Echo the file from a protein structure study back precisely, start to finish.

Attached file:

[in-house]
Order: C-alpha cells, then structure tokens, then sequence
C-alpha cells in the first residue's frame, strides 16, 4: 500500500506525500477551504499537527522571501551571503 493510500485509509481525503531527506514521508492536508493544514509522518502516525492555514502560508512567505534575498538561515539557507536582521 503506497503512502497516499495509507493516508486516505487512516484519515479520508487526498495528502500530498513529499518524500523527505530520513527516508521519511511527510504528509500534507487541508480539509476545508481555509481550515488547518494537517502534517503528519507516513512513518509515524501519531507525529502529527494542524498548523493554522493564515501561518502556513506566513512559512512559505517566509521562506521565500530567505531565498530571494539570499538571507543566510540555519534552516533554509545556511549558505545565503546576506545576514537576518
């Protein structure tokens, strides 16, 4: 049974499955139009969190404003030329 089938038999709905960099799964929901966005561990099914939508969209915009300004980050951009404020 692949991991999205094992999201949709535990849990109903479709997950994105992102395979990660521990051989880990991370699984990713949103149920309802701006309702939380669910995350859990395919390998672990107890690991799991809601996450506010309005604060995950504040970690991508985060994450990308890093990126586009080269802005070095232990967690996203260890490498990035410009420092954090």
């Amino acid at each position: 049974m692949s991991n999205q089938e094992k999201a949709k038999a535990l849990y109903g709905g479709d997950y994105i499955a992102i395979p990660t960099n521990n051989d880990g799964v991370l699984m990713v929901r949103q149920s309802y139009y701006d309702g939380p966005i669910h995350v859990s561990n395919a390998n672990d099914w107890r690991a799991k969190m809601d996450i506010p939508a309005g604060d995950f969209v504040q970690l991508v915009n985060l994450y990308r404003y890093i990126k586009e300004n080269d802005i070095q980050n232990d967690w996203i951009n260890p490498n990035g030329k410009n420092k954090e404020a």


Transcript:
[in-house]
Order: C-alpha cells, then structure tokens, then sequence
C-alpha cells in the first residue's frame, strides 16, 4: 500500500506525500477551504499537527522571501551571503 493510500485509509481525503531527506514521508492536508493544514509522518502516525492555514502560508512567505534575498538561515539557507536582521 503506497503512502497516499495509507493516508486516505487512516484519515479520508487526498495528502500530498513529499518524500523527505530520513527516508521519511511527510504528509500534507487541508480539509476545508481555509481550515488547518494537517502534517503528519507516513512513518509515524501519531507525529502529527494542524498548523493554522493564515501561518502556513506566513512559512512559505517566509521562506521565500530567505531565498530571494539570499538571507543566510540555519534552516533554509545556511549558505545565503546576506545576514537576518
């Protein structure tokens, strides 16, 4: 049974499955139009969190404003030329 089938038999709905960099799964929901966005561990099914939508969209915009300004980050951009404020 692949991991999205094992999201949709535990849990109903479709997950994105992102395979990660521990051989880990991370699984990713949103149920309802701006309702939380669910995350859990395919390998672990107890690991799991809601996450506010309005604060995950504040970690991508985060994450990308890093990126586009080269802005070095232990967690996203260890490498990035410009420092954090």
């Amino acid at each position: 049974m692949s991991n999205q089938e094992k999201a949709k038999a535990l849990y109903g709905g479709d997950y994105i499955a992102i395979p990660t960099n521990n051989d880990g799964v991370l699984m990713v929901r949103q149920s309802y139009y701006d309702g939380p966005i669910h995350v859990s561990n395919a390998n672990d099914w107890r690991a799991k969190m809601d996450i506010p939508a309005g604060d995950f969209v504040q970690l991508v915009n985060l994450y990308r404003y890093i990126k586009e300004n080269d802005i070095q980050n232990d967690w996203i951009n260890p490498n990035g030329k410009n420092k954090e404020a």